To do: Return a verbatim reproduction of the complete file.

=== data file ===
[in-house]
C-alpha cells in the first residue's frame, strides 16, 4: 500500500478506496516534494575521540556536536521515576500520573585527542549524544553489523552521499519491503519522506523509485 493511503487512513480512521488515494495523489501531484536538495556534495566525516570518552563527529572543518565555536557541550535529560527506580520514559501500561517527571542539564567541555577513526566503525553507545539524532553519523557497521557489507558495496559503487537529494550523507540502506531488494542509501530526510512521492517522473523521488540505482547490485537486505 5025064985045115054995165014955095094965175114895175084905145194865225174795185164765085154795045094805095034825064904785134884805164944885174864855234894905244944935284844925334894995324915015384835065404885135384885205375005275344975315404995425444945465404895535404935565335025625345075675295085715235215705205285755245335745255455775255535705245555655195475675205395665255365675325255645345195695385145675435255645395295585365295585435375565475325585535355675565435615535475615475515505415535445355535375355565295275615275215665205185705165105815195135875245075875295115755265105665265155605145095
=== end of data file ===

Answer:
[in-house]
C-alpha cells in the first residue's frame, strides 16, 4: 500500500478506496516534494575521540556536536521515576500520573585527542549524544553489523552521499519491503519522506523509485 493511503487512513480512521488515494495523489501531484536538495556534495566525516570518552563527529572543518565555536557541550535529560527506580520514559501500561517527571542539564567541555577513526566503525553507545539524532553519523557497521557489507558495496559503487537529494550523507540502506531488494542509501530526510512521492517522473523521488540505482547490485537486505 5025064985045115054995165014955095094965175114895175084905145194865225174795185164765085154795045094805095034825064904785134884805164944885174864855234894905244944935284844925334894995324915015384835065404885135384885205375005275344975315404995425444945465404895535404935565335025625345075675295085715235215705205285755245335745255455775255535705245555655195475675205395665255365675325255645345195695385145675435255645395295585365295585435375565475325585535355675565435615535475615475515505415535445355535375355565295275615275215665205185705165105815195135875245075875295115755265105665265155605145095